PLANK DECEMBER 5, 2012
In an excerpt from his 2011 book An Accidental Sportswriter, published on Deadspin, the legendary Robert Lipsyte described how his feelings toward Bob Costas had evolved over the years. The NBC sportscaster had once told Lipsyte, who often wrestled with sports’ political implications, “In the sixties and seventies the issues were more clear-cut—gays, women, Ali—and you were on the right side.” But, Costas added, “Now the prevailing tone is so mean you have to play it straight. It’s not clear-cut, black and white. There needs to be more nuance. There’s more of a need to celebrate”—a defense, perhaps, of his own instinct to err on the side of affirmation. Lipsyte came away with the impression that Costas is half-journalist, half-shill, albeit somebody with the talent to do great work as a pure journalist—if he would only decide to.
Costas’ latest attempt to tackle “the issues” has drawn as much attention to him as anything in his impressive four-decade career. Last Saturday, Kansas City Chiefs linebacker Javon Belcher shot and killed Kasandra Perkins, his girlfriend and the mother of his three-month-old daughter, and then drove to the Chiefs’ practice facility, where, in sight of his coach and general manager, he shot himself in the head. During his traditional Sunday Night Football halftime editorial the following evening, Costas seemed to press firmly on a hot-button issue when he quoted columnist Jason Whitlock: “Handguns do not enhance our safety. They exacerbate our flaws, tempt us to escalate arguments, and bait us into embracing confrontation.” He (and Whitlock) added, “If Jovan Belcher didn’t possess a handgun, he and Kasandra Perkins would both be alive today.”
Some on the left praised him for raising the point at all, and the right, of course, pilloried him for supposedly attacking the rights of gun owners. (Lipsyte was thrilled.) The sports-fan community, meanwhile, accused him of talking down to viewers and, in the words of Deadspin writer Sean Newell, being “another angry old guy yelling from his porch” (the post was titled, “Here Is Bob Costas’ Sanctimonious, Horseshit Editorial on Jovan Belcher”). Tuesday night on "The Last Word with Lawrence O'Donnell," Costas clarified his remarks, saying, “Do I believe that we need more comprehensive and more sensible gun control legislation? Yes, I do.” Which, of course, makes you wonder why he didn’t just say that at first—in the middle of the highest-rated show of the week, rather than during the ten-spot on MSNBC.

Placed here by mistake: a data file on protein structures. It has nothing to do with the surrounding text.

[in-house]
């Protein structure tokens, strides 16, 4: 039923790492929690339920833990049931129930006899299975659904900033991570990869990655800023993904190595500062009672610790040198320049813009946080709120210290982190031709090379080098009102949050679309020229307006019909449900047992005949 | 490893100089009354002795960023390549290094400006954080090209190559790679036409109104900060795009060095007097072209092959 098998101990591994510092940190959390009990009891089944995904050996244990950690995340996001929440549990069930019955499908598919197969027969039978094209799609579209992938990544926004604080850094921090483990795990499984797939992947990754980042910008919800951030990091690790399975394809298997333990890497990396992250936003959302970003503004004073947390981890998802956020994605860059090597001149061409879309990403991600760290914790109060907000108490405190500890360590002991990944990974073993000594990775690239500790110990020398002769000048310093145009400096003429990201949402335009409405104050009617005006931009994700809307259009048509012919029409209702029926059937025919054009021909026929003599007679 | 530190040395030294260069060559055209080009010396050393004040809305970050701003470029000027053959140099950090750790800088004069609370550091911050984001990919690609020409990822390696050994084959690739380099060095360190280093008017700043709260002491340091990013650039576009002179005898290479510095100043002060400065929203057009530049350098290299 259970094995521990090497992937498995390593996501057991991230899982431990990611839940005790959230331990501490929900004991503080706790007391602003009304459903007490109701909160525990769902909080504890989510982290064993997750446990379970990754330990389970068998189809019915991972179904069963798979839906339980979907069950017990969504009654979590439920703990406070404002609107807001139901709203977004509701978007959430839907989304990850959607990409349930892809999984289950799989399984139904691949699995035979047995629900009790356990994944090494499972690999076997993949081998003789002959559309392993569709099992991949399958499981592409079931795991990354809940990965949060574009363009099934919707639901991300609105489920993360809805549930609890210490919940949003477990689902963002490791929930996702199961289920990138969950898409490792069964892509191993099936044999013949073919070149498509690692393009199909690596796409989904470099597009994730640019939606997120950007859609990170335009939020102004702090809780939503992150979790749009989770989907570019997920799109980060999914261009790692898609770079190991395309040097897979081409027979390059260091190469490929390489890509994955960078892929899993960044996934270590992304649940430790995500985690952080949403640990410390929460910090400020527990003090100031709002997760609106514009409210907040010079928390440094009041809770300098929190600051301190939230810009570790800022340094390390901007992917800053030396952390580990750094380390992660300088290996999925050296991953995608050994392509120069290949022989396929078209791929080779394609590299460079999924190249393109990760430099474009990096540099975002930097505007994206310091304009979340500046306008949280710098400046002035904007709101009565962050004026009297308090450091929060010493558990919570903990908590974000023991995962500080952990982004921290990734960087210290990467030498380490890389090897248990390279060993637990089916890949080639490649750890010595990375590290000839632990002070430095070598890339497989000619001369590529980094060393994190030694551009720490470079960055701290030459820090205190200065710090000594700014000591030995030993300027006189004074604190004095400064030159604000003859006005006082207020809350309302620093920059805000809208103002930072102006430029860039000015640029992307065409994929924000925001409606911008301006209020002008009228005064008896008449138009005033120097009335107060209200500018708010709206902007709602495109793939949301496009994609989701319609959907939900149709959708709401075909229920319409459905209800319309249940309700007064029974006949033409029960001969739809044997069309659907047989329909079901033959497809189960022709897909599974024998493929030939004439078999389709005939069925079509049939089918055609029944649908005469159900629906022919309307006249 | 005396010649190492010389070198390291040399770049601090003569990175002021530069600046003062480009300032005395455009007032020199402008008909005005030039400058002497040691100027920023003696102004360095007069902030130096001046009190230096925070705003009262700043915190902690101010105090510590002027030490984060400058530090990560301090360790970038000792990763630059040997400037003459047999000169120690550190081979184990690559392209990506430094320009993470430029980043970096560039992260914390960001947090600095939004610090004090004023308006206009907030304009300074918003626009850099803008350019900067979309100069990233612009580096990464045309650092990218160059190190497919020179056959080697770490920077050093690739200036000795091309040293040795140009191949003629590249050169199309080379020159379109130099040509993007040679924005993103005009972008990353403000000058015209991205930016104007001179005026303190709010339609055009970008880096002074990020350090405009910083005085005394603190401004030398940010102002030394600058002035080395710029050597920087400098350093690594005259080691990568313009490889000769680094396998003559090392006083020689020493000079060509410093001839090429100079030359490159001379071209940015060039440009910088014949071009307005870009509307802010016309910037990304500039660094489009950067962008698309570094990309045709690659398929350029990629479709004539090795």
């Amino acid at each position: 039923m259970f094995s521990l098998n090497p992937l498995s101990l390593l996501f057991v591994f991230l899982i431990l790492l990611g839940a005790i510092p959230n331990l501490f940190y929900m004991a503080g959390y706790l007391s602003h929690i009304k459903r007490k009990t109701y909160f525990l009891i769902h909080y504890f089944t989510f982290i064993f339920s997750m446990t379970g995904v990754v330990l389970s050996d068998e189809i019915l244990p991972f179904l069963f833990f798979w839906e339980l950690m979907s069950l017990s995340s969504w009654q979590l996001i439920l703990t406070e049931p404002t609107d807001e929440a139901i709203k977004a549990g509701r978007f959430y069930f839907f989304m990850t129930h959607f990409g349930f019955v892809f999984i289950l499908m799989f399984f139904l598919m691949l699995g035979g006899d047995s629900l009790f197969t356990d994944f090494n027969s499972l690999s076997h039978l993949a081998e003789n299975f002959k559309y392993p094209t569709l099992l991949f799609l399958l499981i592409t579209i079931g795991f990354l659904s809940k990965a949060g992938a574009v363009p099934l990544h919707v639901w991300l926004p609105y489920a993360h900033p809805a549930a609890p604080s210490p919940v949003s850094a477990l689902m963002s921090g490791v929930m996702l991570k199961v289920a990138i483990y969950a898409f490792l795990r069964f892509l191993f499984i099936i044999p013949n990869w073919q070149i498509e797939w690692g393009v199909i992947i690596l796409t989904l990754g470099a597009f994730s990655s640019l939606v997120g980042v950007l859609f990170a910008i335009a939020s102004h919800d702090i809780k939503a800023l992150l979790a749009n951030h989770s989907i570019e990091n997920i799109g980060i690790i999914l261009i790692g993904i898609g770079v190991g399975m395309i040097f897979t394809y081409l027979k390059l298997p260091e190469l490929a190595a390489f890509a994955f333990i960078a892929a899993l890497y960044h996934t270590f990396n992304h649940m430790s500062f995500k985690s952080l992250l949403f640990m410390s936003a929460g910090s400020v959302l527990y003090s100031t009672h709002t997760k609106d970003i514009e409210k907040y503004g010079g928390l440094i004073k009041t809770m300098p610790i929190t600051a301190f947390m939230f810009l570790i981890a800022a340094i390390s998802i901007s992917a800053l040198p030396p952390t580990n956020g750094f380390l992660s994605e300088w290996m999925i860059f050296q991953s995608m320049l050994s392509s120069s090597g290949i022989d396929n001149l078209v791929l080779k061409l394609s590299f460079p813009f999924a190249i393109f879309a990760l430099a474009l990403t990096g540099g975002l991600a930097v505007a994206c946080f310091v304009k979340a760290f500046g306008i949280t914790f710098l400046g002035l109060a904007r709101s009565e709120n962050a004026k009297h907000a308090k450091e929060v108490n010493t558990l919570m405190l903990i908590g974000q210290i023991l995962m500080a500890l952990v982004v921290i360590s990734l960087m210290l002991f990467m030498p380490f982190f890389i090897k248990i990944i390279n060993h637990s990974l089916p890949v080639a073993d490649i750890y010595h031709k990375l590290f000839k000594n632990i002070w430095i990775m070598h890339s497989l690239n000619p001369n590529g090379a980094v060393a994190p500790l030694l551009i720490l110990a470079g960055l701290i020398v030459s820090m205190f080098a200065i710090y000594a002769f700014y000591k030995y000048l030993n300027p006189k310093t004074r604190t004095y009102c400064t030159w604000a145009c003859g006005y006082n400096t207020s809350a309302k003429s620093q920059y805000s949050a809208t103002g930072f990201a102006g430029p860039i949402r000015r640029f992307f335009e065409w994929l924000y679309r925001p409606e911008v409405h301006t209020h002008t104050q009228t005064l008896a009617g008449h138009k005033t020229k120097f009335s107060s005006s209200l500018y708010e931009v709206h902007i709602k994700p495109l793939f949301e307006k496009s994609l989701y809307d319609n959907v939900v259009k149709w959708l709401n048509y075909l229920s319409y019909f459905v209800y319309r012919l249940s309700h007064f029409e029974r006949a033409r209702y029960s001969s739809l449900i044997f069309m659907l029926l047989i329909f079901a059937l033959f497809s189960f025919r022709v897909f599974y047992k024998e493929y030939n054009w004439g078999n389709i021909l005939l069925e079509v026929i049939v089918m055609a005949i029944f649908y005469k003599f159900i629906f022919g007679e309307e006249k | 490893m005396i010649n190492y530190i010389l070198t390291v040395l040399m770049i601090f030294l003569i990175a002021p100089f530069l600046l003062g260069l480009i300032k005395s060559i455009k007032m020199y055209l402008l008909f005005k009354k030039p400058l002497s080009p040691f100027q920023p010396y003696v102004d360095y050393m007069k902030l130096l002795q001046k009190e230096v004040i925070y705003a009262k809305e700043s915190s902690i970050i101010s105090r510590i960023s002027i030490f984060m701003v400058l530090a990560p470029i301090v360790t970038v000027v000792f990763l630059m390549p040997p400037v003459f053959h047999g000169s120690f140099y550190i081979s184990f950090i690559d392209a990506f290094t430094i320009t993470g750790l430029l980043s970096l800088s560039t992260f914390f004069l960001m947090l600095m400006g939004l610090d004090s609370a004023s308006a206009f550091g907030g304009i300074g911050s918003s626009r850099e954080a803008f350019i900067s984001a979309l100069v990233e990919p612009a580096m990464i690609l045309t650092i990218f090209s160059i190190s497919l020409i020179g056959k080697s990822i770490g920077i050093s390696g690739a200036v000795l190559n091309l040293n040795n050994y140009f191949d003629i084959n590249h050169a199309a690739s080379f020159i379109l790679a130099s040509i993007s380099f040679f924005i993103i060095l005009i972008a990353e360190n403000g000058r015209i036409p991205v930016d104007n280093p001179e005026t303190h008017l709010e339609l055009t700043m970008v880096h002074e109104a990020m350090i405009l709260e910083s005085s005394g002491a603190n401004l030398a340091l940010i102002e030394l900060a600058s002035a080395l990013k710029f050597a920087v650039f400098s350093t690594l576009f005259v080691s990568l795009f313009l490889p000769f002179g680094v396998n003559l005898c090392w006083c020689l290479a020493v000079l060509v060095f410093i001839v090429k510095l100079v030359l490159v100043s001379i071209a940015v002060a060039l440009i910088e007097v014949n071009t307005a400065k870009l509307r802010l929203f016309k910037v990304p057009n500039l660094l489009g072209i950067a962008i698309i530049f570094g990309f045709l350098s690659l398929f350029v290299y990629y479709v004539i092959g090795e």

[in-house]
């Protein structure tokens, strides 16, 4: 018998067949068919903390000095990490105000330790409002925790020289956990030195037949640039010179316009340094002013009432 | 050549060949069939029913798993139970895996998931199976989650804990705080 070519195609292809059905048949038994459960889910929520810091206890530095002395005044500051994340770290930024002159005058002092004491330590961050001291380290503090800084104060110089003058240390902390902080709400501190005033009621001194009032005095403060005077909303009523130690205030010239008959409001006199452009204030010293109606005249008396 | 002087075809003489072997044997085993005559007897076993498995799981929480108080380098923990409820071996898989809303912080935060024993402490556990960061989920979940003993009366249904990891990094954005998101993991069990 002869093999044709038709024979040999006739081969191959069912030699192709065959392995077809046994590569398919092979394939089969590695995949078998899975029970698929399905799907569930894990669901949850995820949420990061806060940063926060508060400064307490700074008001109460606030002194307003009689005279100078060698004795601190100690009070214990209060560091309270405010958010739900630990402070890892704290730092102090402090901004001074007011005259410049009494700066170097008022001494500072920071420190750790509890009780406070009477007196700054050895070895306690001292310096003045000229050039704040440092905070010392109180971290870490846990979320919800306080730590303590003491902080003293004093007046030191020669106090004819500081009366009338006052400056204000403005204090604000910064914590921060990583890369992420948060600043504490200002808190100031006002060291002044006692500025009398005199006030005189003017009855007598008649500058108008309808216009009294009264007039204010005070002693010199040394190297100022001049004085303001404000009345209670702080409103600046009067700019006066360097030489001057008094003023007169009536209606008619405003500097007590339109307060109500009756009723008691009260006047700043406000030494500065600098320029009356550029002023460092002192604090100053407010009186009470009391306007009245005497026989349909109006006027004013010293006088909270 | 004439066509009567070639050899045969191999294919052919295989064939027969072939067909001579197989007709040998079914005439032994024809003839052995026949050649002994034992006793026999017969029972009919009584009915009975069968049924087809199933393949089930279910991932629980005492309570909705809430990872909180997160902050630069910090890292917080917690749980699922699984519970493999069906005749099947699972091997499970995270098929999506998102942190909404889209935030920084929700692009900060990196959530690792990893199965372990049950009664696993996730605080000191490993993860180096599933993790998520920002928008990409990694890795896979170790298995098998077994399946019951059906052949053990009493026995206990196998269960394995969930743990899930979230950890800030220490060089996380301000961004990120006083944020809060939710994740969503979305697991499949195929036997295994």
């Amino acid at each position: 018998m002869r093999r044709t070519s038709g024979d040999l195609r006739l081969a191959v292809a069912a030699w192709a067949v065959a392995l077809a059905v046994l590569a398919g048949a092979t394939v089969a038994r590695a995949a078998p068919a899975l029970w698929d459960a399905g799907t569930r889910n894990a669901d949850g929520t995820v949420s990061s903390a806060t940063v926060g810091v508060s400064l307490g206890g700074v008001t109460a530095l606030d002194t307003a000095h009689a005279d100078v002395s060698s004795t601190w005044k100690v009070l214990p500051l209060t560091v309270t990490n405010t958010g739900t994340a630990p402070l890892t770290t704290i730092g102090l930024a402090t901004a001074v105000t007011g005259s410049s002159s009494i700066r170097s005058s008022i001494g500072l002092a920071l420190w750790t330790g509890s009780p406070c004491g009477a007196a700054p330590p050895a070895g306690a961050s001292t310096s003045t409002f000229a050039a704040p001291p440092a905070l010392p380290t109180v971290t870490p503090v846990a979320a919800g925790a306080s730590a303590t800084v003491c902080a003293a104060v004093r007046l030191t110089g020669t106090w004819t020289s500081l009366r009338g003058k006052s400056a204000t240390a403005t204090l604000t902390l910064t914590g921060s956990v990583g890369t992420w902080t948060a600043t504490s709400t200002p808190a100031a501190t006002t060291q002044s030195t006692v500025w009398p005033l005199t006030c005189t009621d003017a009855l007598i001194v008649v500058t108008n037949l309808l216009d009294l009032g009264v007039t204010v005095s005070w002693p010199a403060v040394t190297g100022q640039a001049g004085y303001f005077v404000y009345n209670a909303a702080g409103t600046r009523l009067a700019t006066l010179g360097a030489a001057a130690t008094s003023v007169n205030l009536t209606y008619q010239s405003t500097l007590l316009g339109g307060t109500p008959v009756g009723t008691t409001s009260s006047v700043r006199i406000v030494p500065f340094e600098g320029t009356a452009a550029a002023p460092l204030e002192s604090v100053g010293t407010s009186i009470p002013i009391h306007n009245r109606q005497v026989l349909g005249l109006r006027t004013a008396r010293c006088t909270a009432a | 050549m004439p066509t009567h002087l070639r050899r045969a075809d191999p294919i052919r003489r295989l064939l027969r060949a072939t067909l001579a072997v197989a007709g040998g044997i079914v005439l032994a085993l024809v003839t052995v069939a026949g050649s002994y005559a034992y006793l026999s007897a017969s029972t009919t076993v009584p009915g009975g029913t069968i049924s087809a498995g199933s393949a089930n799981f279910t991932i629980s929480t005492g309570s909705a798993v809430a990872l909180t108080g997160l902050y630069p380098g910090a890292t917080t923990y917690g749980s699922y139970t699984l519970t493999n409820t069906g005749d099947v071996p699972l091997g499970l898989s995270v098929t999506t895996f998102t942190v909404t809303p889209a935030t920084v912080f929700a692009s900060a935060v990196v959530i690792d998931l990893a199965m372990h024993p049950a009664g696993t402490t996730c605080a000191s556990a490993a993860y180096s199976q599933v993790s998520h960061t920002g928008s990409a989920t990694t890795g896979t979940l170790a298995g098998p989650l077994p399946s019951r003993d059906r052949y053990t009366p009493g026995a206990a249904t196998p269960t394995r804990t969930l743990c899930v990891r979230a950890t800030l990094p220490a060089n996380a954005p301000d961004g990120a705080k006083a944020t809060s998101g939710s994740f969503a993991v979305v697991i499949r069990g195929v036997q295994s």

Should Costas have just offered up a few bland, milquetoast words, as he did when controversial former NFL owner Art Modell died earlier this year? Or should he have taken an even stronger stand—for starters, by writing his own words rather than quoting somebody else’s, and more to the point, by actually advocating sterner gun control, which he now claims to support, on network television? One thing is clear: choosing the middle route was entirely in keeping with Costas’ career-long quest for more “nuance.” The way sports are consumed in 2012, though, makes this route less tenable than ever.
Costas has emceed a record nine Olympics, called major events in all of the Big Four sports (he was an analyst during the most recent Super Bowl), and even used to fill in as a Today Show host. His sprightly mischievousness and slightly self-aware tone—his young looks and outer-borough accent help in that respect—seem intended to ward off accusations of self-seriousness, but he is a sports whiz with real chops. Among his historic interviews were the 1994 sit-down in which Mickey Mantle openly discussed his alcoholism and, last year, the first interview with former Penn State football coach Jerry Sandusky after accusations of child sex abuse surfaced. “It seems that, if all of these accusations are false, you are the unluckiest and most persecuted man that any of us has ever heard about,” he famously told Sandusky during a masterful interrogation that was appropriately harsh and prosecutorial. (Then again, nobody was going to accuse Costas of being too tough on a child molester.)